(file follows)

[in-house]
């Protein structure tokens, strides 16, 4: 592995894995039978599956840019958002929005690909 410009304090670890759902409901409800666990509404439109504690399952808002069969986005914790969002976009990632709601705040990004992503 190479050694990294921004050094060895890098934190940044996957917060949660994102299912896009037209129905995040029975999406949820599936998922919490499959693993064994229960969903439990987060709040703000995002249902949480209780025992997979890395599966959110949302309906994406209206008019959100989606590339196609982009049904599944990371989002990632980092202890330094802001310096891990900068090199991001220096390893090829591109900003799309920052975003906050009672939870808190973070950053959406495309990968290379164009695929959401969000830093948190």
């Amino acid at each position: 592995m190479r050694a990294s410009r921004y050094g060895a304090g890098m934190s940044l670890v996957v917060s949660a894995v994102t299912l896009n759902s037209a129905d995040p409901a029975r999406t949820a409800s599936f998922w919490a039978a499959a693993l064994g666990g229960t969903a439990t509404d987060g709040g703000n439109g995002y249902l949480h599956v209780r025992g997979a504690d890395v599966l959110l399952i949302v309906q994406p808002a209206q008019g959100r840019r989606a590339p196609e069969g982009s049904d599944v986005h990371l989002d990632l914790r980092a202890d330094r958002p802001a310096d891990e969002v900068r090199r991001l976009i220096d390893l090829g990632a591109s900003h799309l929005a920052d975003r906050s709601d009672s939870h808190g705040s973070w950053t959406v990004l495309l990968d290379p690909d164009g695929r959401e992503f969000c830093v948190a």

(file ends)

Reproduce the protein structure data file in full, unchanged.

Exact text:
[in-house]
């Protein structure tokens, strides 16, 4: 592995894995039978599956840019958002929005690909 410009304090670890759902409901409800666990509404439109504690399952808002069969986005914790969002976009990632709601705040990004992503 190479050694990294921004050094060895890098934190940044996957917060949660994102299912896009037209129905995040029975999406949820599936998922919490499959693993064994229960969903439990987060709040703000995002249902949480209780025992997979890395599966959110949302309906994406209206008019959100989606590339196609982009049904599944990371989002990632980092202890330094802001310096891990900068090199991001220096390893090829591109900003799309920052975003906050009672939870808190973070950053959406495309990968290379164009695929959401969000830093948190």
């Amino acid at each position: 592995m190479r050694a990294s410009r921004y050094g060895a304090g890098m934190s940044l670890v996957v917060s949660a894995v994102t299912l896009n759902s037209a129905d995040p409901a029975r999406t949820a409800s599936f998922w919490a039978a499959a693993l064994g666990g229960t969903a439990t509404d987060g709040g703000n439109g995002y249902l949480h599956v209780r025992g997979a504690d890395v599966l959110l399952i949302v309906q994406p808002a209206q008019g959100r840019r989606a590339p196609e069969g982009s049904d599944v986005h990371l989002d990632l914790r980092a202890d330094r958002p802001a310096d891990e969002v900068r090199r991001l976009i220096d390893l090829g990632a591109s900003h799309l929005a920052d975003r906050s709601d009672s939870h808190g705040s973070w950053t959406v990004l495309l990968d290379p690909d164009g695929r959401e992503f969000c830093v948190a």